actions speak louder than words (in writing & life)

So, I decided to swing by Starbucks yesterday. My first iced coffee of the season was long overdue. I’d been craving a tall one for a while now, but with everything that’s happened over the past couple of weeks I just haven’t had the time. (I’ve managed to keep the sordid details from you; hence, the uber-quiet blog since January! You’re welcome.)

Well, no more. I was feeling particularly depressed due to a recent rough patch with work, wasting another early a.m. writing session trying to break through this new scene, and then on top of it all getting a late start after kiddo had an accident during the night.

Anyway. I dropped the little one off and got in line, not paying attention to anything other than my phone and all the work emails pouring in. I pulled up to the window and handed my card to the grinning barista, who shook her head at me.

“The car ahead of you just paid.”


She snorted and offered a conspiratorial nod, holding the cup a little closer to my still-outstretched hand. “They paid for your drink. Here you go.”

“What?” (Gimme a break! I was getting a coffee for a reason, okay?)

“I get that all the time. You don’t have to pay.” To her credit, her smile didn’t falter once. And I was being particularly dense.

I finally took the coffee and zoomed out with a dazed grin, searching around the parking lot for the black car (maybe 4-door sedan? Might’ve been dark blue? Man or woman? I tell you, I’d been in complete disregard for my surroundings while waiting for my caffeine. Yeah, I’m one of Those People.)

Gone. And it got me thinking about “paying it forward”. About how what we do affects people around us all the time, no matter how big or small, but definitely good or bad.

And finally it struck a chord with me about illustrating characters. People talk about “showing, not telling” all the time. You hear the advice at least once a day on Twitter or on your favorite blog. Yeah, yeah.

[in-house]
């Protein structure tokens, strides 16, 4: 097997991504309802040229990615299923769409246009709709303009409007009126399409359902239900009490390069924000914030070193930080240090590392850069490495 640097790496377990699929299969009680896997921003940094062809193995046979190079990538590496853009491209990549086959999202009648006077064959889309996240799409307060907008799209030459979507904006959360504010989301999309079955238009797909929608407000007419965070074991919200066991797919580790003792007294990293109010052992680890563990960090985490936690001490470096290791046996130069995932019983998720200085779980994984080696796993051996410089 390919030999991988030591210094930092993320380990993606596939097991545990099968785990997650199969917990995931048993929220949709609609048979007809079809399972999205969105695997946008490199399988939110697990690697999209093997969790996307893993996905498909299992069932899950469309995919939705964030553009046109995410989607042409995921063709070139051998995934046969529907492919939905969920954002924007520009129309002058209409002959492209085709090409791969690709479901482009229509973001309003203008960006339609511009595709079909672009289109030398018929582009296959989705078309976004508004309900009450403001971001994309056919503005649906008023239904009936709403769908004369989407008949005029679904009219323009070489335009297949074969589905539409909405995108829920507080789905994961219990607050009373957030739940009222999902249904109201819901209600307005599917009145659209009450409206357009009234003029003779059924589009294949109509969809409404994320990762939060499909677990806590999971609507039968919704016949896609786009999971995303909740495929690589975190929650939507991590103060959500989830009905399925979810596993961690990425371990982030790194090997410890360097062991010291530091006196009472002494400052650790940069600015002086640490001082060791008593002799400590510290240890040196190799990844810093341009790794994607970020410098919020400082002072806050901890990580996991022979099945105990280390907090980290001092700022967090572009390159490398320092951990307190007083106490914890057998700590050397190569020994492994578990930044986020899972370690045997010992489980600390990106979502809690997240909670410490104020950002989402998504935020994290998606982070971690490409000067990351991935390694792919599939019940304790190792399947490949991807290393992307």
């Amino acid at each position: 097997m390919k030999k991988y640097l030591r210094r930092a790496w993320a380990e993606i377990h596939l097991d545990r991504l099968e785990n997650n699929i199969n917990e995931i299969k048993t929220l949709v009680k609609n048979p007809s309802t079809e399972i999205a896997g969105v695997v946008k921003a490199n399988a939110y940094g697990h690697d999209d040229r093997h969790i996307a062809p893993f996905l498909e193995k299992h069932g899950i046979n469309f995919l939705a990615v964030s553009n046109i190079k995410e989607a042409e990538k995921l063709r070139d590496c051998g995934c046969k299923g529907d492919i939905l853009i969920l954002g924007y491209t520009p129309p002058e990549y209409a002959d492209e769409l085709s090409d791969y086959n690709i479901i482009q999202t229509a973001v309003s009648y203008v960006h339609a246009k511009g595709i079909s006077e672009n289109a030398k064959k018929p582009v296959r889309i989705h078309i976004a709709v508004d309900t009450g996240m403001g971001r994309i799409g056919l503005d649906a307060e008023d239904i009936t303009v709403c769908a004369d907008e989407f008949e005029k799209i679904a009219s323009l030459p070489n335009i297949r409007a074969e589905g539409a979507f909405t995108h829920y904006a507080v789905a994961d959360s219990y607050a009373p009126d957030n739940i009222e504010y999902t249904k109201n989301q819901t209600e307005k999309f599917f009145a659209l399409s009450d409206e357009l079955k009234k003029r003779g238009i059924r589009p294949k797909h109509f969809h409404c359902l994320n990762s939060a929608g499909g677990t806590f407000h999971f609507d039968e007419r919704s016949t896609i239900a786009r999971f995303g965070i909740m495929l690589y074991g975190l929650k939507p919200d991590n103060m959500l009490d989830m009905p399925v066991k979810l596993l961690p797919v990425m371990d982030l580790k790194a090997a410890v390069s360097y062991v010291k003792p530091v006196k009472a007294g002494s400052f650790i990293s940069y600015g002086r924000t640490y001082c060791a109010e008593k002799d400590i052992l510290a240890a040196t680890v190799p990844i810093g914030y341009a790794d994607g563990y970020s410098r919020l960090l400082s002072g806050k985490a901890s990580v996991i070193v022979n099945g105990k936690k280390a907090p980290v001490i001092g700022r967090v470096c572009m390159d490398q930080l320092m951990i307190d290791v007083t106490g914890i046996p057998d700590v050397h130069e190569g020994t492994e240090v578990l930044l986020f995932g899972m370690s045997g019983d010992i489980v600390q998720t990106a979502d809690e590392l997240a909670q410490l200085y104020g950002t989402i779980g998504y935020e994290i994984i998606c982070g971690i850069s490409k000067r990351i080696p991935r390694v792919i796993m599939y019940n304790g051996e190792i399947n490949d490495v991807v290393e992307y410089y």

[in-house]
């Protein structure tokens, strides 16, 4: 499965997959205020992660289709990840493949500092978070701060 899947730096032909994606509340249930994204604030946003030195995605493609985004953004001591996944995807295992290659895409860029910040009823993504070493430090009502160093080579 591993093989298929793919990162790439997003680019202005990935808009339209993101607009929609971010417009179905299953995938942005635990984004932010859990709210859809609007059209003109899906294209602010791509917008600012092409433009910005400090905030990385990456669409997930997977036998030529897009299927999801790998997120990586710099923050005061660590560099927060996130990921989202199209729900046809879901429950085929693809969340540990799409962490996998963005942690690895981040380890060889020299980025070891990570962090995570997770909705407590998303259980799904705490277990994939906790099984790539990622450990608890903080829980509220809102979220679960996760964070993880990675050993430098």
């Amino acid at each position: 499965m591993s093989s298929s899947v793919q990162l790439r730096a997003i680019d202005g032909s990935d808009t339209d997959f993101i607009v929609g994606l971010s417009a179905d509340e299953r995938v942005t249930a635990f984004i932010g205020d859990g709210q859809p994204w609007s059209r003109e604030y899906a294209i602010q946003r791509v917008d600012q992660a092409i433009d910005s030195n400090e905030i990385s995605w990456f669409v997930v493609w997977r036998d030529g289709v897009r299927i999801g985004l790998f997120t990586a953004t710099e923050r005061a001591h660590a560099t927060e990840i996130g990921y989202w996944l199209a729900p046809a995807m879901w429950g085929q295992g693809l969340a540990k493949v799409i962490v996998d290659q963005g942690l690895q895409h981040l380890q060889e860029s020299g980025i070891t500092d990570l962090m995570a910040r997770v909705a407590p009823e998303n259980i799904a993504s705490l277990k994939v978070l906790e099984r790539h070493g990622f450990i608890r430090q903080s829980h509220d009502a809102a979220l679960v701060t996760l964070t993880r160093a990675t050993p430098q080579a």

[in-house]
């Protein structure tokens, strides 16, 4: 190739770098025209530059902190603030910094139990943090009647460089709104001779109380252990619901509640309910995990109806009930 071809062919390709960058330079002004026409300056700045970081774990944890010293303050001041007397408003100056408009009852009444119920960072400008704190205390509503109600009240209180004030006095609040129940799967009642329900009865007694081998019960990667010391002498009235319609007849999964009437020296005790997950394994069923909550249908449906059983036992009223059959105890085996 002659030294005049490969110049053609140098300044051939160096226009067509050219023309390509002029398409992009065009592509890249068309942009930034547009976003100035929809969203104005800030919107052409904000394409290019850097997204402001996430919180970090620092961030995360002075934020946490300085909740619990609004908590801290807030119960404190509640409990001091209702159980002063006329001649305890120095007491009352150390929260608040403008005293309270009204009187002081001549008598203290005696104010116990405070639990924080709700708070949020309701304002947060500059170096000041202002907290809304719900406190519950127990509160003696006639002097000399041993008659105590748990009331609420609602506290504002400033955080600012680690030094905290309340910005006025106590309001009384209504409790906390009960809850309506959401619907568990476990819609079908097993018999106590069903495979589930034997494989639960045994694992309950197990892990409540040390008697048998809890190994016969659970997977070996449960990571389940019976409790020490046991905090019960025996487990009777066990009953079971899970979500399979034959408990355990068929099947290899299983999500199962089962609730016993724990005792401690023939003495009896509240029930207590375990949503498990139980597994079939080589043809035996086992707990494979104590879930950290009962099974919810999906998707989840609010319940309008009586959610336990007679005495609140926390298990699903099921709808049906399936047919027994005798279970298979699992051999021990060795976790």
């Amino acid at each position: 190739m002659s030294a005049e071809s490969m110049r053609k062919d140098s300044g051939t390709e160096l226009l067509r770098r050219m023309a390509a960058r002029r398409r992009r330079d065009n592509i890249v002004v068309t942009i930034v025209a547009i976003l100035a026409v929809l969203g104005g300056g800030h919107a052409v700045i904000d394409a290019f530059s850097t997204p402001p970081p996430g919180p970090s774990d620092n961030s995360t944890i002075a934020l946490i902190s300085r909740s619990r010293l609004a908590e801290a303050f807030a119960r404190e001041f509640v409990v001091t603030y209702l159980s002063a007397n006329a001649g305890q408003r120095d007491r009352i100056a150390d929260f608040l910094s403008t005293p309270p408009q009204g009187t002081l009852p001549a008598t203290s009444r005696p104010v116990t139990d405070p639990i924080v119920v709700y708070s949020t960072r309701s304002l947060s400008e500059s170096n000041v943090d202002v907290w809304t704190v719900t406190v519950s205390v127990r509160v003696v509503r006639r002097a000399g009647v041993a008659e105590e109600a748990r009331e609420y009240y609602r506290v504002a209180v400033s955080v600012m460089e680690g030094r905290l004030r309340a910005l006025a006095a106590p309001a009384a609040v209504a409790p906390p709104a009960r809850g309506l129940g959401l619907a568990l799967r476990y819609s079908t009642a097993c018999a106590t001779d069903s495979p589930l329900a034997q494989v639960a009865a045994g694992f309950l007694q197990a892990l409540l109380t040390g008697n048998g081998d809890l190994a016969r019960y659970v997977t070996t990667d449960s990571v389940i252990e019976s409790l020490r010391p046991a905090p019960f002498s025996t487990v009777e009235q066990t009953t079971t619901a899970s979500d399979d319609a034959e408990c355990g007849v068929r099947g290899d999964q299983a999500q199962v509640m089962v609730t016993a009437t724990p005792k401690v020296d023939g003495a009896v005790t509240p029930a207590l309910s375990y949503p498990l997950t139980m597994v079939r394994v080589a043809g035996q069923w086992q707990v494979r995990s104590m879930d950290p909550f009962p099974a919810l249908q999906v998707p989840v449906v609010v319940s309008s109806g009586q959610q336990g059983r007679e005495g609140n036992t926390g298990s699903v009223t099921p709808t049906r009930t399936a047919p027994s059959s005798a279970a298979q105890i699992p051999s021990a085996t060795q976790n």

But I struggle with it. I almost never notice while writing the first draft, which I naturally think is phenomenal. Until I print it out for the polish, that is. All too quickly the pages turn into a bloodbath of red X’s and snide comments about my crappy prose.

But enough about my draft (did you perhaps catch that I’m stuck in revision hell at the moment?)…

Inspiration hit about how to show my characters’ personalities better. No more “frustration cramped her shoulders.” Instead, how about

She threw her entire body into scrubbing the red graffiti from the storefront’s brick siding. Her shoulders protested, but all she could see in front of her was Chunk’s asinine grin as he jotted down notes from his play-interview. The officer clearly thought she had something to do with the boy’s death. And her tax dollars were paying his salary?

I watched for that car – my Coffee-Godsend, as I had dubbed it – for the rest of my commute. How could I turn someone else’s day around like she had, mine?

And you’ll be happy to know that I successfully dodged the texting-while-swerving car in front of me. Luckily he eased up on the steering wheel once he tossed his nasty cigarette out the window (ggrrrr).

Thank God my windows were rolled up. (It’s SC in summer, folks – that means it’s 178 degrees at 7 a.m.!)

What are some of your fave ways to “show, not tell?” Do you catch it as you write, or revise? Tell me I’m not the only one who struggles with this!

Leave a Reply

Your email address will not be published. Required fields are marked *